(The opinions expressed here are those of the author, a columnist for Reuters.)
By Mark Miller
CHICAGO (Reuters) - Imagine a Medicare reform plan that boosts your premiums 50 percent. If you like your doctor, you won’t be able to keep her. The wealthy will subsidize healthcare for poor seniors.
An Obamacare takeover of Medicare? Nope. It’s the latest iteration of “premium support,” the plan for Medicare unveiled this week by U.S. Representative Paul Ryan (R-Wisconsin).
Ryan, who chairs the House Budget Committee, unveiled a deficit-reducing budget plan for fiscal 2015 that would give seniors vouchers to buy private insurance coverage in lieu of traditional Medicare. The plan also includes sharp cuts to Medicaid and food stamps, and repeal of the Affordable Care Act. With Democrats in control of the Senate and the White House, it has no chance of becoming law this year.
But Ryan has proposed several Medicare premium support plans since 2010, so there can be no doubt this is where Republicans will take us if they gain control of Congress and the White House. And Ryan’s decision to double down (again) on this will make Medicare a midterm election issue this year. So let’s do a refresher on what this brand of Medicare reform would mean for seniors.
Under Ryan’s latest plan, starting in 2024, everyone turning 65 would choose between private insurance plans and traditional Medicare. Once there, they would receive a voucher from the federal government to purchase medical coverage from a private insurer in a public exchange, or to pay for traditional fee-for-service Medicare.
The exchange resembles the existing market for Medicare Advantage, the program’s all-in-one managed care option, but there’s a key difference: The costs of Medicare Advantage plans must track those of traditional Medicare. Under premium support, seniors would be given a fixed amount to buy insurance, and would cover any difference between the subsidy and actual cost.
Much rides on how the voucher’s initial value would be set. Details on premium support circa 2014 are scant, but some earlier versions have set the initial value to equal the cost of the second-lowest-cost private plan offered in a region, or the value of the traditional Medicare plan, whichever is less. In a region where Medicare costs run high, the cost for traditional Medicare would be much higher than the private plan benchmark; anyone choosing the traditional plan would pay the difference.
Another key question is how the voucher’s value would be adjusted over time. In the past, Ryan has proposed limiting the rate of growth to the rate of growth of gross domestic product per capita plus one percentage point. That number is likely to be considerably smaller than the growth of healthcare costs.
Here are my takeaways on what premium support would mean:
- Premiums jump. Traditional Medicare premiums would be 50 percent higher in 2020 than under current projections, according to the Congressional Budget Office (CBO). One reason is that younger, healthier beneficiaries would be recruited to sign up in private plans, as has been the case in Medicare Advantage. That would leave older, sicker patients in the fee-for-service program, driving up costs.
- Restricted physician choice. Private plans will restrict health provider choices; that’s just a fact of life in managed care. Some seniors using Medicare Advantage learned that the hard way last fall when one of the biggest plan providers, UnitedHealthCare, dropped thousands of providers on short notice from its networks in 10 states. The move prompted an outcry from patients and doctors, and Medicare is preparing rules requiring greater advance warning. But Advantage plans always can drop providers when they can’t strike deals with them on reimbursement rates, and that would be the case under premium support.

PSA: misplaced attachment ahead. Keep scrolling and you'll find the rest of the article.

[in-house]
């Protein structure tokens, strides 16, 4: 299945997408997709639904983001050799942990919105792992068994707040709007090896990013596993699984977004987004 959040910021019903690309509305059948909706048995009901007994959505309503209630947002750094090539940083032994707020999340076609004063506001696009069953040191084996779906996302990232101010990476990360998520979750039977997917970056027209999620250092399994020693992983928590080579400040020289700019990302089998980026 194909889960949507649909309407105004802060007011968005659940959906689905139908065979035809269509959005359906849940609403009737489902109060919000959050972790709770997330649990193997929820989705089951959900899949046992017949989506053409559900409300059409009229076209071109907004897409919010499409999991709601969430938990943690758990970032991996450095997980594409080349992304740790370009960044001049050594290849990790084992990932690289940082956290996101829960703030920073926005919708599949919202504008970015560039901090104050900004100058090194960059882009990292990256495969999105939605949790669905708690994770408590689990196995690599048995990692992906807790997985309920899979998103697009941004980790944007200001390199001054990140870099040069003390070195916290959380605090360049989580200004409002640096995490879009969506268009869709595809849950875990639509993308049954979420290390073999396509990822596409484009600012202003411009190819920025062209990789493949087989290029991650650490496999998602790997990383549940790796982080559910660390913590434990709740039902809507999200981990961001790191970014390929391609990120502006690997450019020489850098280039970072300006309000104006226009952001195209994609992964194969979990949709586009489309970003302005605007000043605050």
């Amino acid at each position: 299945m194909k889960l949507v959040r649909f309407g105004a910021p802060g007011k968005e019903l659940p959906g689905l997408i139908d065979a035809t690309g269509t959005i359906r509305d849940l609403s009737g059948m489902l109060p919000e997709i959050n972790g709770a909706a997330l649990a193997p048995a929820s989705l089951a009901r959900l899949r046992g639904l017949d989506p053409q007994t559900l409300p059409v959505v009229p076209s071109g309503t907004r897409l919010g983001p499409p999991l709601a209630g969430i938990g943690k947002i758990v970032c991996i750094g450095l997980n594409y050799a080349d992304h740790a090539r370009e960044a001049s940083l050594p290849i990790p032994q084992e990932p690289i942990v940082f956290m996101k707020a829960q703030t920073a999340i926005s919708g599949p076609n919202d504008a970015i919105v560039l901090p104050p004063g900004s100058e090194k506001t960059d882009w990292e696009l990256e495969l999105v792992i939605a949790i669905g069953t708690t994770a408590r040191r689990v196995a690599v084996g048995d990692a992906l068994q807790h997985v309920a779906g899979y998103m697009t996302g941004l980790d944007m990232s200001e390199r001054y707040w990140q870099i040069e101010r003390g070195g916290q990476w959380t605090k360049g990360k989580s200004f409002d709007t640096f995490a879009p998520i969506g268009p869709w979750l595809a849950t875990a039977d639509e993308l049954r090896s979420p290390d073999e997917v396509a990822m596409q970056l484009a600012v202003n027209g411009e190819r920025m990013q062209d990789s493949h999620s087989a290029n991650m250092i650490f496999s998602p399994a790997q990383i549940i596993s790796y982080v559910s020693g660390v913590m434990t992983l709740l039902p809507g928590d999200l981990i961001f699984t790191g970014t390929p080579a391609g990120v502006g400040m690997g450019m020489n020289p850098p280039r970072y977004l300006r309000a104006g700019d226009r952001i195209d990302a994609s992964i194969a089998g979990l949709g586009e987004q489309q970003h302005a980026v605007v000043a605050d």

Would you be able to keep your doctor under premium support? It depends on whether she’s in the network you select initially, but there’s no guarantee she’ll always be there.
- Rich people pay more. Ryan’s plan states that ”wealthy seniors would assume responsibility for a greater share of their premiums, while “lower-income seniors would receive additional assistance to help cover out-of-pocket costs.” Wealthy seniors already pay plenty more for the same services everyone else receives; high-income premium surcharges kick in if you have income of $85,000 (individual filers) or $170,000 (joint filers). High-income seniors can afford to pay more, but they get nothing additional in return. That undermines Medicare’s structure as a social insurance system that treats all participants equally.
It’s true that Medicare expenditures will soar in the years ahead. Medicare’s trustees project total annual spending will jump 78 percent by 2022, to $1.09 trillion, although much of that increase will be fueled by higher enrollment as the baby boom generation ages. The increase looks more manageable as a share of GDP: It will rise from 2.9 percent in fiscal 2014 to 4.5 percent in 2034, according to the CBO.
Medicare spending will need to be slowed further, but that is best achieved within the existing system.
Allowing Medicare to negotiate prescription drug prices directly with pharmaceutical companies would be a great start; another would be greater coordination of care provided to “dual eligibles” - the 9 million patients eligible for both Medicare and Medicaid. Typically, these are low-income patients who have multiple chronic conditions, and many go to multiple healthcare providers with little coordination of care. Many Medicare experts also think the program needs to squeeze payments to hospitals.
The alternative is a massive privatization experiment conducted on elderly Americans. Let’s not go there.
For more from Mark Miller, see link.reuters.com/qyk97s
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Editing by Douglas Royalty)